Olifant (instrument)

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Olifant from the Le Musée Paul Dupuy of Toulouse
Olifant from the treasury of Aachen Cathedral
Roland blows his olifant to summon help in the midst of the Battle of Roncevaux.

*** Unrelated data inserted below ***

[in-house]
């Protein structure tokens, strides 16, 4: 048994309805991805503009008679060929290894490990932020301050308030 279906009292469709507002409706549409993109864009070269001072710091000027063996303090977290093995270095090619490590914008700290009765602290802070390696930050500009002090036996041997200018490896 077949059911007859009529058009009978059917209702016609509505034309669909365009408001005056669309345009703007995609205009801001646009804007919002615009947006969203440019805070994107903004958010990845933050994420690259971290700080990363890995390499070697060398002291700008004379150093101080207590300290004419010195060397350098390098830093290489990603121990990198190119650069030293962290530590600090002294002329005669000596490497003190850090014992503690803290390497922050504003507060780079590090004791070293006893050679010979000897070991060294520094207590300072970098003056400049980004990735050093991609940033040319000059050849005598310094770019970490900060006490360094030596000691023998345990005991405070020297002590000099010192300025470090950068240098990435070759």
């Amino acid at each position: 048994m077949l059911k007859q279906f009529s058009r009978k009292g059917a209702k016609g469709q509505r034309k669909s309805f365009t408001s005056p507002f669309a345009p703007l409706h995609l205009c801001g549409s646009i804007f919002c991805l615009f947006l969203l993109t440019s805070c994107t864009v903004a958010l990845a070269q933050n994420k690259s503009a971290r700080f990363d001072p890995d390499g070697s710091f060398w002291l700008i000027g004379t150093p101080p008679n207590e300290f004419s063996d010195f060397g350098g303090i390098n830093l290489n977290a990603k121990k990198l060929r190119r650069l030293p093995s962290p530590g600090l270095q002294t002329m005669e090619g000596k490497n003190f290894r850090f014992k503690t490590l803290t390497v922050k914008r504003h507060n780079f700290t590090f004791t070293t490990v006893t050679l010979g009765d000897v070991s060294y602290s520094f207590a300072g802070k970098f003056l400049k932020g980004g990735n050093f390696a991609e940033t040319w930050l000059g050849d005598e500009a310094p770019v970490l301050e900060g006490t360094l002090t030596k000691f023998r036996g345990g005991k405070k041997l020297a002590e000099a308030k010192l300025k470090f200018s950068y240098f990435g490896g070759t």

Olifant (also known as oliphant) was the name applied in the Middle Ages to a type of carved ivory hunting horn created from elephant tusks.[1] Olifants were most prominently used in Europe from roughly the tenth to the sixteenth century, although some were created later.[2] The surviving inventories of Renaissance treasuries and armories document that Europeans, especially in France, Germany and England, owned trumpets in a variety of media and were used to signal, both in war and hunting. They were manufactured primarily in Italy (from either African or Indian elephant tusk), but towards the end of the fifteenth and early sixteenth centuries, they were also made in Africa for a European market.[1] Typically, they were made with relief carvings that showed animal and human combat scenes, hunting scenes, fantastic beasts, and European heraldry.[1] About seventy-five ivory hunting horns survive and about half can be found in museums and church treasuries, while others are in private collections or their locations remain unknown.[3]